3

This question also has an answer here (in German):
http://german.stackexchange.com/questions/31705

My german is bit better now but recently one of my colleagues corrected me saying "Du sagst nicht immer in der richtung, manchmal passt in die richtung auch".

I remember that in is always dative.

The challenge was that he could not explain me the cases in English. Could someone here explain me with an example?

  • 3
    The main difference is between a specification of a direction (accusative) and a location (dative); your question complicates things, because you use the translation of direction itself, but the dative (in der Richtung) implies a location as in Post und Bank liegen in der (gleichen) Richtung (Mail office and bank are sited in the same direction). – guidot Oct 19 '18 at 14:30
  • 1
    @guidot English and German questions are not considered duplicates of each other (see german.meta.stackexchange.com/q/807/25241). – Björn Friedrich Oct 19 '18 at 16:11
6

In dieser/der Richtung liegt der See. Dativ (wo). This describes a location.

In diese/die Richtung müssen Sie fahren, um zum See zu gelangen. Akkusativ (wohin). This describes a direction.

Richtung is most often used to describe directions(that is what it means, after all), but the first example shows a locational use. Directions require the Akkusativ normally, while locations require Dativ.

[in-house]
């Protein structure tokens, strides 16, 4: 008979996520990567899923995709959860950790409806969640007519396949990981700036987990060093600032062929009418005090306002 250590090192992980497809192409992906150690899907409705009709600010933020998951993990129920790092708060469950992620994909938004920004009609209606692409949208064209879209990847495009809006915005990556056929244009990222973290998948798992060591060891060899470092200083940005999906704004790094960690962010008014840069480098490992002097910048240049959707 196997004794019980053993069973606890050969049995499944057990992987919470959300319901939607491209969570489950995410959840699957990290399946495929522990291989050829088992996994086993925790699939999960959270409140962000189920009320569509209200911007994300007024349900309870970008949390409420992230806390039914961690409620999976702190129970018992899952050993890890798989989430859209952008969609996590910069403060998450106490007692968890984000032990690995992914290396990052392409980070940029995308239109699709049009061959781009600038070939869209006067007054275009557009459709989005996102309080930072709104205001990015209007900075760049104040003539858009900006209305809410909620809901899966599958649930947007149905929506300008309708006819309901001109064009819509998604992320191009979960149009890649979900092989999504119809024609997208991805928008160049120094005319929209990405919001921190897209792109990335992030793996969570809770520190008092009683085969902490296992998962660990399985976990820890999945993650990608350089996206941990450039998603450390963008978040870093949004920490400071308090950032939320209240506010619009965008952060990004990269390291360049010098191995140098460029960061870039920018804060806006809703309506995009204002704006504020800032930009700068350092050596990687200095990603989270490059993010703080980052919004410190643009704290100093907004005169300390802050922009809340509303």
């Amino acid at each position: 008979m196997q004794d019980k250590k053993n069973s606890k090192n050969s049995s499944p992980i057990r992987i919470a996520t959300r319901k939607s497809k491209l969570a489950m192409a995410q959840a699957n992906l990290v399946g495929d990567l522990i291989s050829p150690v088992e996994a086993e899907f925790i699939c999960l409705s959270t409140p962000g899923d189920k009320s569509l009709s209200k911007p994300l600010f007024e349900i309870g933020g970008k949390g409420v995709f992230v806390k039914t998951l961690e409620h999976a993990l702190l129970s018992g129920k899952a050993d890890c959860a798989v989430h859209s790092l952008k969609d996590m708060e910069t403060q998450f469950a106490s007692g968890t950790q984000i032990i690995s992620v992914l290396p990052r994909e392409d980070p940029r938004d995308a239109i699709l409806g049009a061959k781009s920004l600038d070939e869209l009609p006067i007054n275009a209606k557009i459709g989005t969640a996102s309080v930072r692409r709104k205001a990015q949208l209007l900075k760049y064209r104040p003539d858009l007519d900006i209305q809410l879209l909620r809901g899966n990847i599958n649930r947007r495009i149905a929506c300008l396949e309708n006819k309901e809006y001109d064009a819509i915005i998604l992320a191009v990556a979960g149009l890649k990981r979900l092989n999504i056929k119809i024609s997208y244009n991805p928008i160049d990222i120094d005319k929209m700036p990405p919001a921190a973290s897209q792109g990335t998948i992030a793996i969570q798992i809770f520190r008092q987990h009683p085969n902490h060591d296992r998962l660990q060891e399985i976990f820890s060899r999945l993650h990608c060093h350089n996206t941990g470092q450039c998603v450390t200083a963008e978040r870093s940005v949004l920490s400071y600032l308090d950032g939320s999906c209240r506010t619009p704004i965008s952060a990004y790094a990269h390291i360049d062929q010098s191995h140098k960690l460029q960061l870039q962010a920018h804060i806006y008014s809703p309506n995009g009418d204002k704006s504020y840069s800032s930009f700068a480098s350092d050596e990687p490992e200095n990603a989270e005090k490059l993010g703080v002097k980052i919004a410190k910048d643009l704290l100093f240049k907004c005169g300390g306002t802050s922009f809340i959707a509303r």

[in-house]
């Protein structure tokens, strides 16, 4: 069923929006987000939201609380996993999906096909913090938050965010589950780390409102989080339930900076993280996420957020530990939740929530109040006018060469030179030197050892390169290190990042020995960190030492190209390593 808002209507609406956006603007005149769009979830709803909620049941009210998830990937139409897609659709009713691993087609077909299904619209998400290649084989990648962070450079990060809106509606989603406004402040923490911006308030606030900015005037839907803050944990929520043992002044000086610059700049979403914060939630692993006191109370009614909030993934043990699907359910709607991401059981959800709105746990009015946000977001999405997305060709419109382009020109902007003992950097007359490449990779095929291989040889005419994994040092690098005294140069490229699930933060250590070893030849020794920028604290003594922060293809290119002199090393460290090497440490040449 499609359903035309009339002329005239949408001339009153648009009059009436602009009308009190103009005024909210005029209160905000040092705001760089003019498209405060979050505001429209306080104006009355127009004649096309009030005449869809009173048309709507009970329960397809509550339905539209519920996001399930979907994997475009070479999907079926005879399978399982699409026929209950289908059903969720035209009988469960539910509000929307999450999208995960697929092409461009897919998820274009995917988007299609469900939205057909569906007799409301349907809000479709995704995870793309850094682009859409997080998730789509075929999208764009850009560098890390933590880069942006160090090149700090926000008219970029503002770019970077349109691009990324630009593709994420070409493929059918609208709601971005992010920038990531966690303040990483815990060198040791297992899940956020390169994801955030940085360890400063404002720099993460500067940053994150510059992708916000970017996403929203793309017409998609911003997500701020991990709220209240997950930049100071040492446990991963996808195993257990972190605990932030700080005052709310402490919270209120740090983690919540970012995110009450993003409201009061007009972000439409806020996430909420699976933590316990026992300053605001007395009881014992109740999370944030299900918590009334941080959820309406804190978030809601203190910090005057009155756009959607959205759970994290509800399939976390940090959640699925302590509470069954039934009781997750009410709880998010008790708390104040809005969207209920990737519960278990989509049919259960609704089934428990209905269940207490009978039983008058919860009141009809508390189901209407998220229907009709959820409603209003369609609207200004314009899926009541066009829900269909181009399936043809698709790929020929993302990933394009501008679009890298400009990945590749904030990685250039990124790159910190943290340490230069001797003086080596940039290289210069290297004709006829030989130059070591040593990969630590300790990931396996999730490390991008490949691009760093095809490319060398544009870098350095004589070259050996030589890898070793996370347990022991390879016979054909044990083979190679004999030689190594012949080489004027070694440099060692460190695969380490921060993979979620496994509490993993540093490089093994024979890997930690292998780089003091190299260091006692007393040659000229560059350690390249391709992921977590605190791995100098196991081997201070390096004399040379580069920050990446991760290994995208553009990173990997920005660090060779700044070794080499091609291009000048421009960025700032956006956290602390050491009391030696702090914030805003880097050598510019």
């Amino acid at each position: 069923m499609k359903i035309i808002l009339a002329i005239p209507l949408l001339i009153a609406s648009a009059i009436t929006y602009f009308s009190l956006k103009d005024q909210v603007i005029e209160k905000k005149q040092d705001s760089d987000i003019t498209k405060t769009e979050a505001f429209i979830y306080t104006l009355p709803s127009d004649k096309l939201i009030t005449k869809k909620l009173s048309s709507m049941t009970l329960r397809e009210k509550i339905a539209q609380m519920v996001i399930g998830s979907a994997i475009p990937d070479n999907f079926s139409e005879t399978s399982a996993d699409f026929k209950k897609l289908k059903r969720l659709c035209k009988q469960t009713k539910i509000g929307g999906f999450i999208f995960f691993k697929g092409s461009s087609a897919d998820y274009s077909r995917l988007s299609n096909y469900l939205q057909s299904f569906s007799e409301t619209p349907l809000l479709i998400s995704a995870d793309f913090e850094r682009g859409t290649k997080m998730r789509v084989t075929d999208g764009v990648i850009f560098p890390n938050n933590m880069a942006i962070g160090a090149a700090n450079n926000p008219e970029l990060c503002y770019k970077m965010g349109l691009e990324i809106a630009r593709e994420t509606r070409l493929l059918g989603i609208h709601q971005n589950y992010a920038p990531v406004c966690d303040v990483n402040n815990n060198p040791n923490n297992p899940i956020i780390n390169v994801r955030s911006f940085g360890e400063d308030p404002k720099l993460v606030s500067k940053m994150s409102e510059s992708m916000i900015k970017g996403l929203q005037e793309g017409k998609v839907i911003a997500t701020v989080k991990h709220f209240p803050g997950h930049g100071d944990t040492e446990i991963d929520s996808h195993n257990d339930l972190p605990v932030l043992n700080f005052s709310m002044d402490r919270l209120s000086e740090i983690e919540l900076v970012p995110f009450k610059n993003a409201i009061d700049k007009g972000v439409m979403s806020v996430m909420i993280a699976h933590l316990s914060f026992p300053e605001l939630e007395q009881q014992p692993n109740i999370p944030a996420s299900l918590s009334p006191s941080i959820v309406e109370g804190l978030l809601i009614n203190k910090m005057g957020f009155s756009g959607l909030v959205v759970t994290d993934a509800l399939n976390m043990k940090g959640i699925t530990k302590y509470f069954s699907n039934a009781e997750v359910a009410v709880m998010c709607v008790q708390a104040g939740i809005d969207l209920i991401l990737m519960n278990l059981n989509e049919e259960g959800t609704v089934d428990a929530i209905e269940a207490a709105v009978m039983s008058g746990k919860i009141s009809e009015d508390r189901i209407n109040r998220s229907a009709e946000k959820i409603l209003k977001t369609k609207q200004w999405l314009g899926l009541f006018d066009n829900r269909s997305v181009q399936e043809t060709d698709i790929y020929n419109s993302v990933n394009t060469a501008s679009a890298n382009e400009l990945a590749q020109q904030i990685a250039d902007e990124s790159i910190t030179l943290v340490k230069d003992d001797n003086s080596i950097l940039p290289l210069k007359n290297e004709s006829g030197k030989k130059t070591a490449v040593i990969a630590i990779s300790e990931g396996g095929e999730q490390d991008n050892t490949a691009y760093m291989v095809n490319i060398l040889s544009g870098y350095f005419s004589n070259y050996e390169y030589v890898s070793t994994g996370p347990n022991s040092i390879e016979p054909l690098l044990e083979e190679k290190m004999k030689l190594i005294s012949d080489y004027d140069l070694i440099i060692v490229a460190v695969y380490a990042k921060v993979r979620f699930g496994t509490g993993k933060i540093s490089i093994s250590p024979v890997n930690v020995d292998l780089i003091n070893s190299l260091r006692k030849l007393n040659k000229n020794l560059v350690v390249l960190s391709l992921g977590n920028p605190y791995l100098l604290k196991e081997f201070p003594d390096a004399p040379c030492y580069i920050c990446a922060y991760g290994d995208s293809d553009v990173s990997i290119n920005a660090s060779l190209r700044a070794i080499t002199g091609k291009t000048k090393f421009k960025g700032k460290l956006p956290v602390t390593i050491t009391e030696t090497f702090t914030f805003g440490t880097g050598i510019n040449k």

• Vielen dank. Ich habe jetzt völlig verstanden. – Rishik Mani Oct 22 '18 at 11:11
0

You have to know your verbs.

  • The verb you use has a need for either a direction or a location.

Es geht in die richtige Richtung.

The verb gehen needs a direction where to go to. If you use the preposition in, that one has to take the accusative, because it's one of the nine dual-way prepositions: an, auf, hinter, neben, in, über, unter, vor, zwischen.

Note this Richtung → accusative rule does only apply to those nine prepositions. The preposition zu for example always takes the dative and though, it means a direction:

Wir gehen zum Essen.


The verb liegen in contrary needs a place where something lies at.

Es liegt in der Richtung. (points somewhere)

Though you are giving directions (by using the literal word Richtung), you used the verb liegen, and that means your dual-way preposition in has to take the dative.

  • Choice of accusative or dative is in most cases not driven by the verb. ("Ich gehe im Park"/"Ich gehe in den Park") – tofro Oct 20 '18 at 7:58
  • We could open a can of worms here. Prepositional object (which needs a direction) vs. adverbial of place. – Janka Oct 20 '18 at 12:11

Not the answer you're looking for? Browse other questions tagged or ask your own question.